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3:20 PM on 07.09.2011

San Diego Comic-Con 2011 - The Coverage Schedule

Though it'll be my first time attending San Diego Comic-Con (fulfilling a five-year dream to finally attend), I'm going to be aiming to cover everything I attend for the benefit of the dear readers of Flixist and Destructoid.
Here is a list of the events I plan to attend, so keep checking back during July 21st to July 24th on both my Flixist and Dtoid community blogs for my coverage.

For Destructoid:

Preview - Journey - thatgamecompany's Jenova Chen and Kellee Santiago (with special guests) provide insight on their creativity and the inspiration behind their work and discuss what it takes to be successful as an independent developer.

Preview - The World of 2027 in Deus Ex: Human Revolution: The Line Between Science and Fiction -
How do video games incorporate real-life science into their storylines, weapons, and characters? This talk will provide fascinating insight into how "sci" was used to create the "sci-fi" in Deus Ex: Human Revolution, one of the most highly anticipated games of 2011. Mary DeMarle, lead writer for Deus Ex: Human Revolution (Eidos Montreal) and Will Rossellini, CEO of Microtransponder and consultant on the game, discuss how they created a realistic future vision for transhumanism and a world where mechanical augmentations have changed the fate of the human race.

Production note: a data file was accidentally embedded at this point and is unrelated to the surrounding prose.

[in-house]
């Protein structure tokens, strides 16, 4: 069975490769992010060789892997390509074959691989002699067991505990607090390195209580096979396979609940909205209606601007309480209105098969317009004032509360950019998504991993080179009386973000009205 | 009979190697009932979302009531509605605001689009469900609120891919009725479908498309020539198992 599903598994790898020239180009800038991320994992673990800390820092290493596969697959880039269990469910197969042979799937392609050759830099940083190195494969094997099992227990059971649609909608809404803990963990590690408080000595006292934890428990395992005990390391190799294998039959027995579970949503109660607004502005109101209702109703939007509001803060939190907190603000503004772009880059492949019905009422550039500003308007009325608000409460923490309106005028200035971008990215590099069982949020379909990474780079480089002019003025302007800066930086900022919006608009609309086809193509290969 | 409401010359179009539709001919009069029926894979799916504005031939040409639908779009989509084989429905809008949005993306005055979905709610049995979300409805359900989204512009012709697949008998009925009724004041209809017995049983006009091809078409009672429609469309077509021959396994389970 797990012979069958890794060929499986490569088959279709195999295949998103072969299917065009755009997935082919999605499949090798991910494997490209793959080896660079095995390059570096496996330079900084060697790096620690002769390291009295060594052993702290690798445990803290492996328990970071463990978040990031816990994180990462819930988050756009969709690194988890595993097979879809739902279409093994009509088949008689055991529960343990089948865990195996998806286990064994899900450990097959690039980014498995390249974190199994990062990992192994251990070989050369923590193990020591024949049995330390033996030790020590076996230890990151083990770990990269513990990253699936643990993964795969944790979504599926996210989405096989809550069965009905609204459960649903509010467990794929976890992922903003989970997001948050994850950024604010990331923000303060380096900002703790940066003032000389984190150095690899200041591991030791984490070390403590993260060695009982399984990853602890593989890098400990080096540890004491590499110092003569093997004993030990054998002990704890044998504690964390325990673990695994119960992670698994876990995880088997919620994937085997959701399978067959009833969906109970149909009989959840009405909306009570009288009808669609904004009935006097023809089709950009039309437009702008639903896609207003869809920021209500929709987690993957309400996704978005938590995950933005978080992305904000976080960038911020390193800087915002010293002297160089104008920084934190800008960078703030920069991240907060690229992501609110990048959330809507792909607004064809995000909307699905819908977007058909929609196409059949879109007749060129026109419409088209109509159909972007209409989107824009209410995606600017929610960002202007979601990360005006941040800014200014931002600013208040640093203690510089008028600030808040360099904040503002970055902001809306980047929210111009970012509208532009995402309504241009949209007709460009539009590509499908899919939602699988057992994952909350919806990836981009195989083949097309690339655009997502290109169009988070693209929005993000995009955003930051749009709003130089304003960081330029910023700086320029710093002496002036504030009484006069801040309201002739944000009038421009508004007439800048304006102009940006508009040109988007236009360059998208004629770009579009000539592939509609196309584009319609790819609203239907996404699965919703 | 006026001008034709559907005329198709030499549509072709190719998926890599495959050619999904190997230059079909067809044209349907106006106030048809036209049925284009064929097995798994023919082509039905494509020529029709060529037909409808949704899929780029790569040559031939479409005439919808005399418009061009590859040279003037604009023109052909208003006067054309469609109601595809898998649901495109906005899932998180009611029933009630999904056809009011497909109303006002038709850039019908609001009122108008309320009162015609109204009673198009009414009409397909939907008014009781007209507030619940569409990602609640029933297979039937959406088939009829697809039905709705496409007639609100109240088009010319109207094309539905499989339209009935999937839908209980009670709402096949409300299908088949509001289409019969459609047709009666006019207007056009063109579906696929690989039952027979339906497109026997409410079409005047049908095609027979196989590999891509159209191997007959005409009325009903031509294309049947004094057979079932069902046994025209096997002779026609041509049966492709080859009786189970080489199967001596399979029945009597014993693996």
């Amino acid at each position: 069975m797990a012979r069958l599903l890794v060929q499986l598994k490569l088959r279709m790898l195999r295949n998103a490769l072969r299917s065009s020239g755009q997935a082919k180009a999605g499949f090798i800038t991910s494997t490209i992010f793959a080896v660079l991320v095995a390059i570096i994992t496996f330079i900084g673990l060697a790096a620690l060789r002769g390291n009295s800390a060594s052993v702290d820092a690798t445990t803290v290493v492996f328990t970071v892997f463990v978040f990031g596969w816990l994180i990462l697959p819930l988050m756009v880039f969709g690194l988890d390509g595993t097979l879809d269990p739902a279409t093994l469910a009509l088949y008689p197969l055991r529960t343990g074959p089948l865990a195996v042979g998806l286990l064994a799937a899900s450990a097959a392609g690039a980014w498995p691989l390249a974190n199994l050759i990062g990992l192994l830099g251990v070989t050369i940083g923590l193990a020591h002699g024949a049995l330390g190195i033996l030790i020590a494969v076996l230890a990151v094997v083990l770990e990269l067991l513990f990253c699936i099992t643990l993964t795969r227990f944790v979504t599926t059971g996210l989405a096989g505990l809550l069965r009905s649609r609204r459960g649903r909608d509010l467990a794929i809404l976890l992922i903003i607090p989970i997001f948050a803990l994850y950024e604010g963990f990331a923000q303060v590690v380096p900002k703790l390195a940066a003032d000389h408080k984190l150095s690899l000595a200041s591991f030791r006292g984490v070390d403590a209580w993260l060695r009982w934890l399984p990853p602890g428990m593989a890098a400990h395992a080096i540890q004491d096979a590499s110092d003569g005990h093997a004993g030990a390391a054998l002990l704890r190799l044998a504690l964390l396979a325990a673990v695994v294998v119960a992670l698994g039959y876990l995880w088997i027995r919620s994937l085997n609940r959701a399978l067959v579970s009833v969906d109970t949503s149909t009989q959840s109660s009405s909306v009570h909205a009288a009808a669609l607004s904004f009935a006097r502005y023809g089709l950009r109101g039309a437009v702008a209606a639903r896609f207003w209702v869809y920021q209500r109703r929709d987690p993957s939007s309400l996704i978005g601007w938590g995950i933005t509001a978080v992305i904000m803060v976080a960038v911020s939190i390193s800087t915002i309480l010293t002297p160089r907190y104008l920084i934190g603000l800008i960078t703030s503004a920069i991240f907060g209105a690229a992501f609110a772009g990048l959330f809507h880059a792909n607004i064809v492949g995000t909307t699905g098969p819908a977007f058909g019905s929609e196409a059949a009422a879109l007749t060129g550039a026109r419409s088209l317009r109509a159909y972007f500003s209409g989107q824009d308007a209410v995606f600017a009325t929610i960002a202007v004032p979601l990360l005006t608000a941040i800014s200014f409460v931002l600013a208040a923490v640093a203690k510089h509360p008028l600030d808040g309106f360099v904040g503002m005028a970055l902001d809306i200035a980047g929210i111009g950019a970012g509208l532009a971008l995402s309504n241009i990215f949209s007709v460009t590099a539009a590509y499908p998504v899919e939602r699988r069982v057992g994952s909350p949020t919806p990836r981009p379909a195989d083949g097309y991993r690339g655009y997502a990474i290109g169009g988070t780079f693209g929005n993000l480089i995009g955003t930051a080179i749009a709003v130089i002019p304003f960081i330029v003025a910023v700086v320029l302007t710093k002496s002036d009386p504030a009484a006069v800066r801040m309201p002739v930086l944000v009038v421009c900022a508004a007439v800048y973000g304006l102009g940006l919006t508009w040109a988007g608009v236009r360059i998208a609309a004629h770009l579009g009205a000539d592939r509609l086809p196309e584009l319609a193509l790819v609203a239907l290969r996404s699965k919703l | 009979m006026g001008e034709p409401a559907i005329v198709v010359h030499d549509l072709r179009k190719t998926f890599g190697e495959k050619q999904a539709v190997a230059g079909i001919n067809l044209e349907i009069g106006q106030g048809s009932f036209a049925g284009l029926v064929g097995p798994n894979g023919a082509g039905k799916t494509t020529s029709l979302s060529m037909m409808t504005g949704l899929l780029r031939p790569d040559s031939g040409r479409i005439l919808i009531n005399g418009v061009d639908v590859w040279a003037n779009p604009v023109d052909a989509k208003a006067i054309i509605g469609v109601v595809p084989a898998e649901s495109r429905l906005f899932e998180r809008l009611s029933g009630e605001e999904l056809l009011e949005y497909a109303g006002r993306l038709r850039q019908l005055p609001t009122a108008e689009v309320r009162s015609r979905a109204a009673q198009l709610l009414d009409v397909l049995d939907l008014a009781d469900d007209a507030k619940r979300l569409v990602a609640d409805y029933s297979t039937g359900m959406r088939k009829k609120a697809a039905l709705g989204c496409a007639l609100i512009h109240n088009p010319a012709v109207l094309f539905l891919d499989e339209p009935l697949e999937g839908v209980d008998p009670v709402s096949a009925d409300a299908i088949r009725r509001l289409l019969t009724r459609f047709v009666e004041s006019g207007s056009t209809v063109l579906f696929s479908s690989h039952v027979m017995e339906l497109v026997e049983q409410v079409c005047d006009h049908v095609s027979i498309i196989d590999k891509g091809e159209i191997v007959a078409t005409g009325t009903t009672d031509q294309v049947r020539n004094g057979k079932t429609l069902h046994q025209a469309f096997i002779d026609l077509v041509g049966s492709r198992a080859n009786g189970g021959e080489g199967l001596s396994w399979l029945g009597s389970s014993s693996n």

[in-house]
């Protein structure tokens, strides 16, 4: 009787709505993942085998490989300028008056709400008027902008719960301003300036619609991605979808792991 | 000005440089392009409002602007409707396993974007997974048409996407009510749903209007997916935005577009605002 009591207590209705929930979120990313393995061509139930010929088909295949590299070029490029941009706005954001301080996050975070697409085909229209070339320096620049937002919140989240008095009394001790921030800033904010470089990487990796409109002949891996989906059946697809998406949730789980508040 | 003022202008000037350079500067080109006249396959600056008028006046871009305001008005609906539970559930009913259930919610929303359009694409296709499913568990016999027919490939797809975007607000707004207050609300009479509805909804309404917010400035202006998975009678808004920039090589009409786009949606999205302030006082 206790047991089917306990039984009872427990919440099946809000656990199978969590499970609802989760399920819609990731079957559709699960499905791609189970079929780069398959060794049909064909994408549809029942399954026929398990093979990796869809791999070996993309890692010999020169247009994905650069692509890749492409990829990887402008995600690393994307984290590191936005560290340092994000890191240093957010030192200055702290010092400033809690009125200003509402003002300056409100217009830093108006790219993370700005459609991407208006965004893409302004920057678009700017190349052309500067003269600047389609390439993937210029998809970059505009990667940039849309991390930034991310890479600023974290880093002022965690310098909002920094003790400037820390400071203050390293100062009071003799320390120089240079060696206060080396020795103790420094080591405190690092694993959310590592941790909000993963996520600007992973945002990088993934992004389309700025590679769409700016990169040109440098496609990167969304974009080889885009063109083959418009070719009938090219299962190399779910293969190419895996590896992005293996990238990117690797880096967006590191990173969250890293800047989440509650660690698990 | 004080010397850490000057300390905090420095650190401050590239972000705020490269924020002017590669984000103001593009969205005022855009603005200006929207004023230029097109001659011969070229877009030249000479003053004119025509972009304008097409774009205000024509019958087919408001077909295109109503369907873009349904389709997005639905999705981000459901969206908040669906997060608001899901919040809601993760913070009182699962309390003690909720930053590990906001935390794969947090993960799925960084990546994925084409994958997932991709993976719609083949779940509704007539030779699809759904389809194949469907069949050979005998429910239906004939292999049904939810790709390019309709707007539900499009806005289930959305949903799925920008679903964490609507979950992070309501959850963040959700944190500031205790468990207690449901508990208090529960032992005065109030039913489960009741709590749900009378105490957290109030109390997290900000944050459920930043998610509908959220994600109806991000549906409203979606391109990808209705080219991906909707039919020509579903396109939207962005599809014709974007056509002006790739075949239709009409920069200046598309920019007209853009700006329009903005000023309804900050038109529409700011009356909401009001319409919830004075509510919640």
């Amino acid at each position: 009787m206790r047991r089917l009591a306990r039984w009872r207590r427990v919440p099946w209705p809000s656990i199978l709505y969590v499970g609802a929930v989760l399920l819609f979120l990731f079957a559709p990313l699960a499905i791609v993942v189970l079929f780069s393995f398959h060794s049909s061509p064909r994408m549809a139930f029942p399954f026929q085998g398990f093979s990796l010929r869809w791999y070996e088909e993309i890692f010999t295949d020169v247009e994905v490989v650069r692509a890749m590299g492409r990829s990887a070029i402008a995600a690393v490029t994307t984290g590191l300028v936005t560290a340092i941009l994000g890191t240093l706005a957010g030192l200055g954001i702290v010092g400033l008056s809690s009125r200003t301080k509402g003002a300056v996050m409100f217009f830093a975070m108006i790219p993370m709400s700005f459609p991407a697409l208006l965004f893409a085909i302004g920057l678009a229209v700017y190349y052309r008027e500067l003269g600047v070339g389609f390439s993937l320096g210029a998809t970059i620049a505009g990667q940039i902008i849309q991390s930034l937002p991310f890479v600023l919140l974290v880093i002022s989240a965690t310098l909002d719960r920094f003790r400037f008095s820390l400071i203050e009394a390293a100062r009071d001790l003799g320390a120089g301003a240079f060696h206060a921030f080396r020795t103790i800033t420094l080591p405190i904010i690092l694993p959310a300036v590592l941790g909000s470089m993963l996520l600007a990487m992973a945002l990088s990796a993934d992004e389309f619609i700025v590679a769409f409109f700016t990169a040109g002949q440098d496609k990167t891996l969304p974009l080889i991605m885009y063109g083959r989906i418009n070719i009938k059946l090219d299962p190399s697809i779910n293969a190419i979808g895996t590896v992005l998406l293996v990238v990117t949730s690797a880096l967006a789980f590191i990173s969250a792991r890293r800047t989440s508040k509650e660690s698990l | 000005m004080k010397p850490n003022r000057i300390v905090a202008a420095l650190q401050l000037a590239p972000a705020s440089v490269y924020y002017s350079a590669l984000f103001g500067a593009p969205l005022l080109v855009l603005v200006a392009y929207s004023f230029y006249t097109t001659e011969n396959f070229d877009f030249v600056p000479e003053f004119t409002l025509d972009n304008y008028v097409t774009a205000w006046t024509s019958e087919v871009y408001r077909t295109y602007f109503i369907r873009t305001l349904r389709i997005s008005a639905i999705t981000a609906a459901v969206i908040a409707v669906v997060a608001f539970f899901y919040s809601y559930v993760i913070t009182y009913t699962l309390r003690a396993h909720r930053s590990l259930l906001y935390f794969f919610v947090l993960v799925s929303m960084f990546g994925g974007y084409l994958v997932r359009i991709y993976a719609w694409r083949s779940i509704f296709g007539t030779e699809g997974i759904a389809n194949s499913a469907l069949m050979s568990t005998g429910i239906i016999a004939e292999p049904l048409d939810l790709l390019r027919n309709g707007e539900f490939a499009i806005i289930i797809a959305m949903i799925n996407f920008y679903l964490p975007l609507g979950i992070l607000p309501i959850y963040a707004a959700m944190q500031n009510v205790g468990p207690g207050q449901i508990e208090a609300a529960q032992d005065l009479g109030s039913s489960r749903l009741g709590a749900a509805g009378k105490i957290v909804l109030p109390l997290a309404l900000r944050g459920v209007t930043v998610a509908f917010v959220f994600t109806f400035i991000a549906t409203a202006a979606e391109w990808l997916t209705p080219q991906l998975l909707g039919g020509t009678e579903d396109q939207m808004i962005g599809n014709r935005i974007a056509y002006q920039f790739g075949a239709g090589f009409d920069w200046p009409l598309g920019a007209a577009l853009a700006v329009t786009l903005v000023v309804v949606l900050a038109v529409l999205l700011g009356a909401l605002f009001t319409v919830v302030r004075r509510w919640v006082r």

Merchandise Feature - World of Warcraft, Diablo, and StarCraft - Blizzard Entertainment creative and licensed partners unveil and discuss World of Warcraft, Diablo, and StarCraft-inspired products. In attendance: Chris Metzen (Blizzard Entertainment SVP of creative development), Nick Carpenter (Blizzard Entertainment executive art director), Christie Golden (New York Times bestselling author), Hank Kanalz (SVP Digital, DC Comics and World of Warcraft comics editor), Sean Gailey (creative overlord, J!nx Clothing), and Cory Jones (Cryptozoic Entertainment president and chief creative officer). Moderated by Kat Hunter (host of BlizzCon coverage on DIRECTV).

Preview - Street Fighter X Tekken
Legendary Street Fighter producer Yoshinori Ono provides the latest update on the highly anticipated fighting game Street Fighter X Tekken. Learn just what's in store for your favorite Street Fighter and Tekken characters in this explosive genre-defining game. Katsuhiro Harada of Tekken will also appear to face Ono-san and continue their fierce rivalry over which fighting game franchise is the best.

Preview - Batman: Arkham City
Get the inside scoop on Batman: Arkham City, the highly anticipated follow-up to Batman: Arkham Asylum, one of the top-selling games of 2009 and the Guinness World Record holder for the Most Critically Acclaimed Superhero Game Ever. Be among the first to see and hear new details about the next chapter in Batman's gritty, immersive world -- including some surprise game and character reveals -- from panelists Mark Hamill (Star Wars), Kevin Conroy (Batman: The Animated Series), DC Comics co-publisher Jim Lee, writer Paul Dini (Lost, Tower Prep), and game director Sefton Hill (Batman: Arkham Asylum, Batman: Arkham City).